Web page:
[2-4] The record placed before this court leaves no room for speculation as to the truthfulness of the charges *742 brought against the respondent. Therefore, the sole issue to be determined is whether the above described conduct warrants the permanent disbarment of Donald R. Smith from the practice of law in the state of Washington. While the ultimate measure of discipline rests with this court, we have consistently noted that serious consideration will be given to the recommendations of the Disciplinary Board. In re Espedal, 82 Wn.2d 834, 514 P.2d 518 (1973). Regardless of the ultimate punishment decided upon, our primary purpose "is to protect the public from misconduct of attorneys and to preserve public confidence in the judicial system." In re Hawkins, 81 Wn.2d 504, 507, 503 P.2d 95 (1972); In re Steinberg, 44 Wn.2d 707, 269 P.2d 970 (1954). In determining the punishment which will fulfill this purpose, we are guided by the following standards:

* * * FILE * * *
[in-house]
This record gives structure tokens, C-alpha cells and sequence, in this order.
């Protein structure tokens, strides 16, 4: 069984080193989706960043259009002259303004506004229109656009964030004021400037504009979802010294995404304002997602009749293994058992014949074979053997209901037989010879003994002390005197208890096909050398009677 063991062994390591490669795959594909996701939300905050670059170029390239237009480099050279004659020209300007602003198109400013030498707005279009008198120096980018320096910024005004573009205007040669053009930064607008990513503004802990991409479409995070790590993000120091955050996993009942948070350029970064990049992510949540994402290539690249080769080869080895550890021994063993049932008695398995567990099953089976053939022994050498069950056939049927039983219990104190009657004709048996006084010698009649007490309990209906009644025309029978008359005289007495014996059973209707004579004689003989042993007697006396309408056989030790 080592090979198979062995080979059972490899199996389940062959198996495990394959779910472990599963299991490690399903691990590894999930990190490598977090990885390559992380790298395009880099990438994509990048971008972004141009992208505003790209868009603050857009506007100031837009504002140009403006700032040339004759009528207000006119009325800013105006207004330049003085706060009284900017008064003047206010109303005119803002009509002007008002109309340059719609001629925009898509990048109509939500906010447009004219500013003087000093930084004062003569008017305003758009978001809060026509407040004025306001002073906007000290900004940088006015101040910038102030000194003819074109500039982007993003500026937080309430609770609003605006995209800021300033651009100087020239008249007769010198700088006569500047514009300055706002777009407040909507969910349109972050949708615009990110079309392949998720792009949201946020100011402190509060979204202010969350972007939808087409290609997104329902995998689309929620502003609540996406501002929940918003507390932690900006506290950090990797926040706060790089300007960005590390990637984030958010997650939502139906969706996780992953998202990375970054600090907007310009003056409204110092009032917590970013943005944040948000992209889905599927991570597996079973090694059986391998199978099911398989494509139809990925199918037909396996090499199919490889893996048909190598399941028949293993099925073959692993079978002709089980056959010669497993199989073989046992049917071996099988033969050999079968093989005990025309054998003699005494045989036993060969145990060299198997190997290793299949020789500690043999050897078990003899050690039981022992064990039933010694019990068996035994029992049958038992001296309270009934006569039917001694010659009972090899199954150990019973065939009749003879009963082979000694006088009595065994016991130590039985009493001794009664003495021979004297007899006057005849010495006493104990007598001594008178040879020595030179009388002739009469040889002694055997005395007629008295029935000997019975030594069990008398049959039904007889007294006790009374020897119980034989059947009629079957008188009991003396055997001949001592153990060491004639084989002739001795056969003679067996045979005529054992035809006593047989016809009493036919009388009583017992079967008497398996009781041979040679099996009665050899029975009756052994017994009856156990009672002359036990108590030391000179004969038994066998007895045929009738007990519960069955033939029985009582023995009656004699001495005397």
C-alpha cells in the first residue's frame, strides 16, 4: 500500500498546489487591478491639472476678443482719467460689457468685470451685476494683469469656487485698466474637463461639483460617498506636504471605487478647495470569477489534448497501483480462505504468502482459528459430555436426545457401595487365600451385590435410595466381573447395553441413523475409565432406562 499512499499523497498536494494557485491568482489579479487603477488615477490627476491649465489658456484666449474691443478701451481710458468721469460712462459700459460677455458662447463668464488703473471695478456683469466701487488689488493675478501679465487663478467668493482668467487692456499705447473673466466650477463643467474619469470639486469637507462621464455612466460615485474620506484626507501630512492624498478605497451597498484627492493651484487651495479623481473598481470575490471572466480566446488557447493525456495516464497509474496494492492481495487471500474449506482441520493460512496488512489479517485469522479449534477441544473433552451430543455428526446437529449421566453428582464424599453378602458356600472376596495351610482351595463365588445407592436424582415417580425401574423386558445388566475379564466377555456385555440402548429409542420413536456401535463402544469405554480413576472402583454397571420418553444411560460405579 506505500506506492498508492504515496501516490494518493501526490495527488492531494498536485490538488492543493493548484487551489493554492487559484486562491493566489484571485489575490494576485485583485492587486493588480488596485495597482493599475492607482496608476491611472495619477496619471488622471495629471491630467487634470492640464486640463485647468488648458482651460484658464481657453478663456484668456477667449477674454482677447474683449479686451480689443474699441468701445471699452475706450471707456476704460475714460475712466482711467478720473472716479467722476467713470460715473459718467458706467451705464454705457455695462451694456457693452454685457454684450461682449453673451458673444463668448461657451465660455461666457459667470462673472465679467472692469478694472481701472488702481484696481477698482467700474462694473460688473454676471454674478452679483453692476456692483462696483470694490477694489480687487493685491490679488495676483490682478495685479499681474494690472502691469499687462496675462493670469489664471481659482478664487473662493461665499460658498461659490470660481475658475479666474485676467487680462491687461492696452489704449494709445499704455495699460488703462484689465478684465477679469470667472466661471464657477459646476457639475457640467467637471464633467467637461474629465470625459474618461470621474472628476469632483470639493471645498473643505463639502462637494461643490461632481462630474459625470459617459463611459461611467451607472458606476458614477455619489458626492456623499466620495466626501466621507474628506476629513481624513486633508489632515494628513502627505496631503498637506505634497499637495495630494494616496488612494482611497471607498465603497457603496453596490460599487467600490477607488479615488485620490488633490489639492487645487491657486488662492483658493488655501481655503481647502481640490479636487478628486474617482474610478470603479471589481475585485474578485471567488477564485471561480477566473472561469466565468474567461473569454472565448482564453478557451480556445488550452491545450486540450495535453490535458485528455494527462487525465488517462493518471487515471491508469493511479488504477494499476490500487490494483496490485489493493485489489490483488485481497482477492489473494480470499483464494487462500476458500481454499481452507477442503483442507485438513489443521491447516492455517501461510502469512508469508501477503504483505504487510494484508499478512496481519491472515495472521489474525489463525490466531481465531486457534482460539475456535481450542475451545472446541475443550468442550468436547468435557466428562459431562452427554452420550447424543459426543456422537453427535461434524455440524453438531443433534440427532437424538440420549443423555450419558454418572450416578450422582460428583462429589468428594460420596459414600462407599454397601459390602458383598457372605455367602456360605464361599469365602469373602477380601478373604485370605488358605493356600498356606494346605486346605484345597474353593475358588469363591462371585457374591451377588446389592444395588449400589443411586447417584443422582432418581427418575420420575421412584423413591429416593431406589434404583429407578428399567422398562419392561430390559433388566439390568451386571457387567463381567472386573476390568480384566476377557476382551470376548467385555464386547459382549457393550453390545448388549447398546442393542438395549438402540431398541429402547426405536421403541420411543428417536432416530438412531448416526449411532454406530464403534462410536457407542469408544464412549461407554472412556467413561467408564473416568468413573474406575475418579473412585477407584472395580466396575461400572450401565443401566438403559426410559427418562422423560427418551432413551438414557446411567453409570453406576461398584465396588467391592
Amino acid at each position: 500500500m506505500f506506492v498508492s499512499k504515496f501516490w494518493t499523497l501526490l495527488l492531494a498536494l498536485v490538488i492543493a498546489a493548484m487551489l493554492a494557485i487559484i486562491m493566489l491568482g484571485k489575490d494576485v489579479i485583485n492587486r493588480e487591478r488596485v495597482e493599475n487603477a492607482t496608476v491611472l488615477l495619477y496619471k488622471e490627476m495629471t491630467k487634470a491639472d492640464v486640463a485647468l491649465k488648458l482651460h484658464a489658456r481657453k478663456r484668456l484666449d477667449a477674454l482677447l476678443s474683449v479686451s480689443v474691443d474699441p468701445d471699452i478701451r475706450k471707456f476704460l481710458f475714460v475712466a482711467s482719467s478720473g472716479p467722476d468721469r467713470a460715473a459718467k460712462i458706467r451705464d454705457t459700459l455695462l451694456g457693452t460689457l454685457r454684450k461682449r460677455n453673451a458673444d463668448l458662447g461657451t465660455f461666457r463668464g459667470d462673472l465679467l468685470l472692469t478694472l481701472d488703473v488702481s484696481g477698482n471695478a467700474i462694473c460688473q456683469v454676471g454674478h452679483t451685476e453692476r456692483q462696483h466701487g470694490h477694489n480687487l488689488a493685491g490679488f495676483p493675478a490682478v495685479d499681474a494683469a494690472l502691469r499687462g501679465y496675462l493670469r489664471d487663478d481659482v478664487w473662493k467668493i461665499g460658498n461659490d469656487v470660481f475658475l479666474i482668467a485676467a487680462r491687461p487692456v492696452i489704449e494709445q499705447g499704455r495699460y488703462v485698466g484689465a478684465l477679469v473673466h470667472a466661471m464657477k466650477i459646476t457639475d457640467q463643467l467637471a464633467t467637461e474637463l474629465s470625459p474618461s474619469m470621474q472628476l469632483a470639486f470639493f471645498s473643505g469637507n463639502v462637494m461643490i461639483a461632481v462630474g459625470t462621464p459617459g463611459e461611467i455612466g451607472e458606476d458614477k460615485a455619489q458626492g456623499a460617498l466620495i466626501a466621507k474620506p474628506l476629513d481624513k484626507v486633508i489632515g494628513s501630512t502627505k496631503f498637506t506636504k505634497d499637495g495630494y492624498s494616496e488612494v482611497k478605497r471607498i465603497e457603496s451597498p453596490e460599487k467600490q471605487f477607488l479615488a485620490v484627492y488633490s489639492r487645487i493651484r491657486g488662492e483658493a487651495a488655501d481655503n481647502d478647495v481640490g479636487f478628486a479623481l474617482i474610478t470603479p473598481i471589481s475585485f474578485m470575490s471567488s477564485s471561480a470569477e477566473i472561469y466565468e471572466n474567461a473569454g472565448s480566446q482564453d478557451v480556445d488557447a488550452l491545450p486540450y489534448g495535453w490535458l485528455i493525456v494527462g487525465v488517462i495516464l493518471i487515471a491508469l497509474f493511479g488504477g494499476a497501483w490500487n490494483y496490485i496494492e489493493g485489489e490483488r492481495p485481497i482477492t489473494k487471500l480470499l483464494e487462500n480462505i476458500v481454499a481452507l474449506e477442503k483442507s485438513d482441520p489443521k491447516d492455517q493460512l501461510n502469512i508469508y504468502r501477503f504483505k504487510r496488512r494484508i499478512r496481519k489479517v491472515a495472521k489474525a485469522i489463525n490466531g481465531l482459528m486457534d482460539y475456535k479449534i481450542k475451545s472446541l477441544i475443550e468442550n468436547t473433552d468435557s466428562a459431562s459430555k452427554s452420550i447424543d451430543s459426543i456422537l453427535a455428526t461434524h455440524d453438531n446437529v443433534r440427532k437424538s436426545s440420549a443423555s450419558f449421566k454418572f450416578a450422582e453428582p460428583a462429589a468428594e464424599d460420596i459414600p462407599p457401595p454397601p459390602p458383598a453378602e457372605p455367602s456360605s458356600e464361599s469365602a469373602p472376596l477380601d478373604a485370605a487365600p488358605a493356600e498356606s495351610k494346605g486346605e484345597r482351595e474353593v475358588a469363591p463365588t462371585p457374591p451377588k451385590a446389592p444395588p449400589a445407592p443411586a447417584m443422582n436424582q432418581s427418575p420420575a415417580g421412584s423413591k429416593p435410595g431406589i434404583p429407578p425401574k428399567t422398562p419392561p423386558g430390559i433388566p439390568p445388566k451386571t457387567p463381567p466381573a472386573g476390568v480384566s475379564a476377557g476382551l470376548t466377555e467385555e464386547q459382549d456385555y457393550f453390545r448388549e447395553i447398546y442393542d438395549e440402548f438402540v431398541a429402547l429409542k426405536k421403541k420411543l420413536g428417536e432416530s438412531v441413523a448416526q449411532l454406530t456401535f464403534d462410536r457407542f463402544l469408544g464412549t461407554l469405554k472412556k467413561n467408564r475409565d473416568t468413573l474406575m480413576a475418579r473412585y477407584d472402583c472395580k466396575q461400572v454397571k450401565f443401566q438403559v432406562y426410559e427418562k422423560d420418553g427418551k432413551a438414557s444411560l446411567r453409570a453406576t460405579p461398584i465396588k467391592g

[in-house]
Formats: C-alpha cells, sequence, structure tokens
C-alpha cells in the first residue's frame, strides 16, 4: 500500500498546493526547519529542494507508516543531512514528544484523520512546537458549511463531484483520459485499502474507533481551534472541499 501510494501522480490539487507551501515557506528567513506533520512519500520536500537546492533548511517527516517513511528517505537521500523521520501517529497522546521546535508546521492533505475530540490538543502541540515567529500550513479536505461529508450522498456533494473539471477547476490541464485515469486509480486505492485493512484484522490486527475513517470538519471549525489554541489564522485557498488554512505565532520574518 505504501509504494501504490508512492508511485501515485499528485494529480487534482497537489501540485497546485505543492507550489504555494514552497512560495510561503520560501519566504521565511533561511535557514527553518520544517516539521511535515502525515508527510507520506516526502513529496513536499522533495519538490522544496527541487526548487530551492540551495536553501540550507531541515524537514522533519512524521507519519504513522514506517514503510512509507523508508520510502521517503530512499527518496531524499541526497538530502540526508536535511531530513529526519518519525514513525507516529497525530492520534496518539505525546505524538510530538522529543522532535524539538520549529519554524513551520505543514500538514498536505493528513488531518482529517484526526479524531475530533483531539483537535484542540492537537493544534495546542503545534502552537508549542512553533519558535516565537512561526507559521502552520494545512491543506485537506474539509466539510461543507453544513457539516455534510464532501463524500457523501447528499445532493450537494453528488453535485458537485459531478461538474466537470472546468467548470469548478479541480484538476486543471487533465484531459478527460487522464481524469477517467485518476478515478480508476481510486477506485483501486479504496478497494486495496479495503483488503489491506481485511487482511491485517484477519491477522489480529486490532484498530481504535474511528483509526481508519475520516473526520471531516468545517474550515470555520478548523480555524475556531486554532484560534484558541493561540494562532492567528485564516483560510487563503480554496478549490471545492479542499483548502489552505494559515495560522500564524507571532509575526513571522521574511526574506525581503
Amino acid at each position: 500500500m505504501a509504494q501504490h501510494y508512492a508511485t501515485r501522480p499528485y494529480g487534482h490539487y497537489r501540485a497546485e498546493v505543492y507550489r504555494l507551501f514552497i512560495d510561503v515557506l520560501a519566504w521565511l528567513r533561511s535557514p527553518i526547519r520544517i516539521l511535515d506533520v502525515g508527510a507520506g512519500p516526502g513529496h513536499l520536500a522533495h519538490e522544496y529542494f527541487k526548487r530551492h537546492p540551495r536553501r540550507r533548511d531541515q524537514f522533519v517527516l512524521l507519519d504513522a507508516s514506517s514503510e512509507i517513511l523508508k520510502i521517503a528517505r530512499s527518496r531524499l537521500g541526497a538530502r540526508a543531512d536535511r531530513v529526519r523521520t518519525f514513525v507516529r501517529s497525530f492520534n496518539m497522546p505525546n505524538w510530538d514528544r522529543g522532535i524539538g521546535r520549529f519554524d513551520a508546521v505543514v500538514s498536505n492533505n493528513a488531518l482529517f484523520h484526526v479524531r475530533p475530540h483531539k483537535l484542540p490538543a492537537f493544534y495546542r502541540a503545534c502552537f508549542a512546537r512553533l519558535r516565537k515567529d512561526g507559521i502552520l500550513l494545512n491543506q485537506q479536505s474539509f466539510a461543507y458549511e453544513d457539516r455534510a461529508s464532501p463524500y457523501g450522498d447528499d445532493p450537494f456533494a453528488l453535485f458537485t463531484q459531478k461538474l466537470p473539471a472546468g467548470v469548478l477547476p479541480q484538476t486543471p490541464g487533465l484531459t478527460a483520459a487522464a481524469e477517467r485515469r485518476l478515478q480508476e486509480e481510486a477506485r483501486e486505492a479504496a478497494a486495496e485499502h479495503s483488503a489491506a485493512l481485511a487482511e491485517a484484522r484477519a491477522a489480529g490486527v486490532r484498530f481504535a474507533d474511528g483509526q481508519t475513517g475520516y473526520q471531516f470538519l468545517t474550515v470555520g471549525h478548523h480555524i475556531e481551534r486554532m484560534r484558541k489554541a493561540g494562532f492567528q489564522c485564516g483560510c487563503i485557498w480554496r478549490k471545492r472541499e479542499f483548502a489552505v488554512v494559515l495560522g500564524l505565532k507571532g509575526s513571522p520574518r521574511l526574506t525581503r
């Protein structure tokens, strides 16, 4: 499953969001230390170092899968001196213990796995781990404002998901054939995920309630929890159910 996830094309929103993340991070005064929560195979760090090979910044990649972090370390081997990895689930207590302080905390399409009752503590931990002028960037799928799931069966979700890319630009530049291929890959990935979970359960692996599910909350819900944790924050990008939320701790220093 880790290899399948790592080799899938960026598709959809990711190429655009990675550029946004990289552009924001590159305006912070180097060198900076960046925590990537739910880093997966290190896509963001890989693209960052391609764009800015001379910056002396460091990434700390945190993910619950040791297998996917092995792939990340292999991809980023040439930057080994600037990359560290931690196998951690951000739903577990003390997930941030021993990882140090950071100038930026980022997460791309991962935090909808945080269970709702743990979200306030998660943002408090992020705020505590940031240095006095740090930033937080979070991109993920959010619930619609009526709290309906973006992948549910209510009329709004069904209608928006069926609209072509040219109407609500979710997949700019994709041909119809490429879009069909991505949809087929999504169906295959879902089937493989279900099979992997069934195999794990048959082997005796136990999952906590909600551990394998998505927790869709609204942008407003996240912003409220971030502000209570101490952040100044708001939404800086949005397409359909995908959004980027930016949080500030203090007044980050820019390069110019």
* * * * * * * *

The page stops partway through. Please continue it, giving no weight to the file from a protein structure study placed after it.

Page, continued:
(1) a punishment of the offender, which should be sufficient to prevent reoccurrence; (2) a penalty sufficient to deter other practitioners from engaging in such conduct; and (3) punishment sufficient to restore and maintain respect for the honor and dignity of the profession, and to assure those who seek the services of lawyers that the penalties for unprofessional conduct will be strictly enforced.